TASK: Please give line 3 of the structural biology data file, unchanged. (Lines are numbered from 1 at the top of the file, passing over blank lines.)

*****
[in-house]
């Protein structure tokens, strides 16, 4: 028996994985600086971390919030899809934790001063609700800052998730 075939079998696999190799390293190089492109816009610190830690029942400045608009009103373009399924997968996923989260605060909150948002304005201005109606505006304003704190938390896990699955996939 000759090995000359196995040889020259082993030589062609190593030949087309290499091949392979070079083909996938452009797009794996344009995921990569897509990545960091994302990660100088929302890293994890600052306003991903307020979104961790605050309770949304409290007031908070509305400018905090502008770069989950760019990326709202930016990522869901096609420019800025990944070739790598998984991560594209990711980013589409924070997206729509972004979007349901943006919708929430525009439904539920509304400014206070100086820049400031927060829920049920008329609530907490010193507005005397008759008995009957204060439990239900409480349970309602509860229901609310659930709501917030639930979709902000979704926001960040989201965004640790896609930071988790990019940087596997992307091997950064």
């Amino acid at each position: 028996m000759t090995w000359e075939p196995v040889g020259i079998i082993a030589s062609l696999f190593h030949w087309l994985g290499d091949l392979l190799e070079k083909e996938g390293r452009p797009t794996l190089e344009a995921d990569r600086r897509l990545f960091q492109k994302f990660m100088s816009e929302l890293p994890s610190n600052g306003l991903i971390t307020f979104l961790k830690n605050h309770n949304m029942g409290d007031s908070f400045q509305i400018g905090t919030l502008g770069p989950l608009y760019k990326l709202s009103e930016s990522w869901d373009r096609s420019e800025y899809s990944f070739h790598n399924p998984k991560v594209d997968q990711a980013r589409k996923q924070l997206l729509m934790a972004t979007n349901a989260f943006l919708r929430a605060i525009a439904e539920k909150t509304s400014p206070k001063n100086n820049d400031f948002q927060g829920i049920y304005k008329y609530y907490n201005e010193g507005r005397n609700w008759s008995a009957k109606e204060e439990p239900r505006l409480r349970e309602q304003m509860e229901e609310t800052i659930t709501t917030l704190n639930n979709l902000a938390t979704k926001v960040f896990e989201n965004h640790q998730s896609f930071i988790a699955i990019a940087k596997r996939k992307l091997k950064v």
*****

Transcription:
């Amino acid at each position: 028996m000759t090995w000359e075939p196995v040889g020259i079998i082993a030589s062609l696999f190593h030949w087309l994985g290499d091949l392979l190799e070079k083909e996938g390293r452009p797009t794996l190089e344009a995921d990569r600086r897509l990545f960091q492109k994302f990660m100088s816009e929302l890293p994890s610190n600052g306003l991903i971390t307020f979104l961790k830690n605050h309770n949304m029942g409290d007031s908070f400045q509305i400018g905090t919030l502008g770069p989950l608009y760019k990326l709202s009103e930016s990522w869901d373009r096609s420019e800025y899809s990944f070739h790598n399924p998984k991560v594209d997968q990711a980013r589409k996923q924070l997206l729509m934790a972004t979007n349901a989260f943006l919708r929430a605060i525009a439904e539920k909150t509304s400014p206070k001063n100086n820049d400031f948002q927060g829920i049920y304005k008329y609530y907490n201005e010193g507005r005397n609700w008759s008995a009957k109606e204060e439990p239900r505006l409480r349970e309602q304003m509860e229901e609310t800052i659930t709501t917030l704190n639930n979709l902000a938390t979704k926001v960040f896990e989201n965004h640790q998730s896609f930071i988790a699955i990019a940087k596997r996939k992307l091997k950064v």